BASHMAN: WANTED UNDEAD OR ALIVE deals with the struggle of good vs evil
in film, comics, pop culture, world myth, literature, and the real world. Everything from
vampire slayers to paranormal investigators to FBI serial-killer profilers. It includes
interviews with folks like Stan Lee, Mike Mignola, Jason Aaron, Fred Van Lente, Peter
Straub, Charlaine Harris and many more; and the book is fully illustrated by top horror,
comics & fantasy artists.

M ABERRY: Our book starts with good vs evil as a concept and then we chase it through
philosophy, religion, politics, literature, art, film, comics, pop-culture and the real
world. It’ s such a complex topic, one that’ s fundamental to all of our human experience,
from evolution to the formation of tribes and society. We take a look at it historically,
mythologically, in terms of storytelling from cave paintings to literature, we track it
through pop culture and into our modern real world.

The book has a real sense of humor, too. We have fun with the topic as well as
bringing a lot of information to the reader.
Plus the book is illustrated with forty black and white pieces and eight killer color
plates. Artists like Chad Savage, Jacob Parmentier, Don Maitz, Francis Tsai, David Leri,
Scott Grimando, Jason Beam, Alan F. Beck, Billy Tackett and more.

Could you sum up WANTED UNDEAD OR ALIVE: Vampire Hunters and Other Kick-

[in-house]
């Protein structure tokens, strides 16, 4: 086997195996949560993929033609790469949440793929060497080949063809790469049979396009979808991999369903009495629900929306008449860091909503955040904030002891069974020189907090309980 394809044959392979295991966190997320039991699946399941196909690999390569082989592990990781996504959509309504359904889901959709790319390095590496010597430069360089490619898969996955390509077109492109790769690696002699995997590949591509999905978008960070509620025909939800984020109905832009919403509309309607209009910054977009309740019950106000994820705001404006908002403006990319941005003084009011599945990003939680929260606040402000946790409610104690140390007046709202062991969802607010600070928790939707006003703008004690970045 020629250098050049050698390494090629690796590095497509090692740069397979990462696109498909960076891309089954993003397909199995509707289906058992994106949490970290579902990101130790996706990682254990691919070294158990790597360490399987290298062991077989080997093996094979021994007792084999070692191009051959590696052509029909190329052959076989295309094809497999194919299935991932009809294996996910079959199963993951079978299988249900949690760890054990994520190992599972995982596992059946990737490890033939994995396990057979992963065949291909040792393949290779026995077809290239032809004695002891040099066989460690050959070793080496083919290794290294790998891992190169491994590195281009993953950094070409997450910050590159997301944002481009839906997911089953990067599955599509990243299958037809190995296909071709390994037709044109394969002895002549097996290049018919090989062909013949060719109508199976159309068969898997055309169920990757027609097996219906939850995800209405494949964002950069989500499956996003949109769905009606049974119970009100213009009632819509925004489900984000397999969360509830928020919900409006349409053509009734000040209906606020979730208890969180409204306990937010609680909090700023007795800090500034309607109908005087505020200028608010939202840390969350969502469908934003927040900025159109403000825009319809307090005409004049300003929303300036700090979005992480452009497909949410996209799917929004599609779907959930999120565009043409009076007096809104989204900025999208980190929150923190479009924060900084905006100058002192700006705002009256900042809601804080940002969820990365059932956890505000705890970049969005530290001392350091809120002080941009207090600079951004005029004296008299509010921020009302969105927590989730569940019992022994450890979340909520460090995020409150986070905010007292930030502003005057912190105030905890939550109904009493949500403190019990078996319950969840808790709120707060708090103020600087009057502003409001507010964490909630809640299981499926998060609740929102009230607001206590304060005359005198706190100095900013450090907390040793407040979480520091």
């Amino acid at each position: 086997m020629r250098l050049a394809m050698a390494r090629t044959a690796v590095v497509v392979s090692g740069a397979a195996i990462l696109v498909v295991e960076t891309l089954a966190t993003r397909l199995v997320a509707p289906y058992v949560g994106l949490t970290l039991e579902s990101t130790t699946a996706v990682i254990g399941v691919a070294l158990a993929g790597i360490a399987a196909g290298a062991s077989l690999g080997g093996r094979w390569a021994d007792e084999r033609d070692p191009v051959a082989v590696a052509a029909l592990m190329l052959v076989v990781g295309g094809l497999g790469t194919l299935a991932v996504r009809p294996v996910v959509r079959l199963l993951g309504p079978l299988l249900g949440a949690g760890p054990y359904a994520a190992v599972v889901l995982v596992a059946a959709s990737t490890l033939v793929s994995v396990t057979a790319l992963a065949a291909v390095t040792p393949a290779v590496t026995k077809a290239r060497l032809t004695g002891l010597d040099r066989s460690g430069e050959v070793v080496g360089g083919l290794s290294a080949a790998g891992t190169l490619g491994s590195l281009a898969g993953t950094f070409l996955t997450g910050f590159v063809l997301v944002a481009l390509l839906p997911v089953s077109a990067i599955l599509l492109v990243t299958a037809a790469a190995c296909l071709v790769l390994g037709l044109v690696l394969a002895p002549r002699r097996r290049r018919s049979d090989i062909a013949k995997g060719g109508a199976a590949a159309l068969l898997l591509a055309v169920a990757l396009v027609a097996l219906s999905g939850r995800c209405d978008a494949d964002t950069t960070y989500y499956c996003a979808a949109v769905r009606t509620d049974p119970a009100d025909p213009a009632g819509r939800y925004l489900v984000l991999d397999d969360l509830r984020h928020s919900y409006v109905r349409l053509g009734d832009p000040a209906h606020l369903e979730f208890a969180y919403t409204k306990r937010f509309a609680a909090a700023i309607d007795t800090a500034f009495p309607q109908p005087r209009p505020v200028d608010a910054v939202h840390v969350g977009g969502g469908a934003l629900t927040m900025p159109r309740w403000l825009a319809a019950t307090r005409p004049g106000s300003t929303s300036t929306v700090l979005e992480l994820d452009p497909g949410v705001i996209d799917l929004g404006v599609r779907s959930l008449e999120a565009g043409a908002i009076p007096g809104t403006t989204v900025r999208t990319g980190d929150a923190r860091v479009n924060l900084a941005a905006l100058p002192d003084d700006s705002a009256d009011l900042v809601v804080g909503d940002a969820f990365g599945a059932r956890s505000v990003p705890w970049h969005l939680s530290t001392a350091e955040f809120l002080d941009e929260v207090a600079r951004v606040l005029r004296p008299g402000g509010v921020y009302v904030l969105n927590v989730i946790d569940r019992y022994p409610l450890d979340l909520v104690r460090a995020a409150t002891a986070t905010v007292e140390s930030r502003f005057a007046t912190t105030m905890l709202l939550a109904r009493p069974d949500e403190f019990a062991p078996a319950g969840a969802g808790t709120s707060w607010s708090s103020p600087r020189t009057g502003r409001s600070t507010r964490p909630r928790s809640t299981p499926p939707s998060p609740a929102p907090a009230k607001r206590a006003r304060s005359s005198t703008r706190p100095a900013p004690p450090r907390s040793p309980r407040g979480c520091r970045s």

Ass Enemies of Evil in 3 words?

MABERRY: Deep, surprising, provocative

BASHM AN: Fun, informative, kick-ass

I’ m a vampire lover indeed. Which are your favorite vampires from film?

BASHM AN: I like the character Mike in the 1987 movie THE LOST BOYS. At first
he’ s just a normal guy, but then vampires come to town and he becomes one of them. It’ s
up to his brother to save him. What I find appealing about this character is that we see
both vampire and human qualities in him. He’ s not pure good or evil, but a mixture of
both. In WANTED UNDEAD OR ALIVE, we explore that whole good vs evil idea as it
relates to vampires, monsters, serial killers, ghosts, real people, and more.

MABERRY: There are several versions of Dracula that I dig. Louis Jourdan in COUNT
DRACULA was remarkable for the blend of understated menace and sexuality. Very
powerful performance. And Gary Oldman’ s take on the Count in BRAM STOKER’ S
DRACULA was brilliant though, sadly, most of the rest of the film was not.
I also love conflicted vampires in stories, creatures who are at odds with their own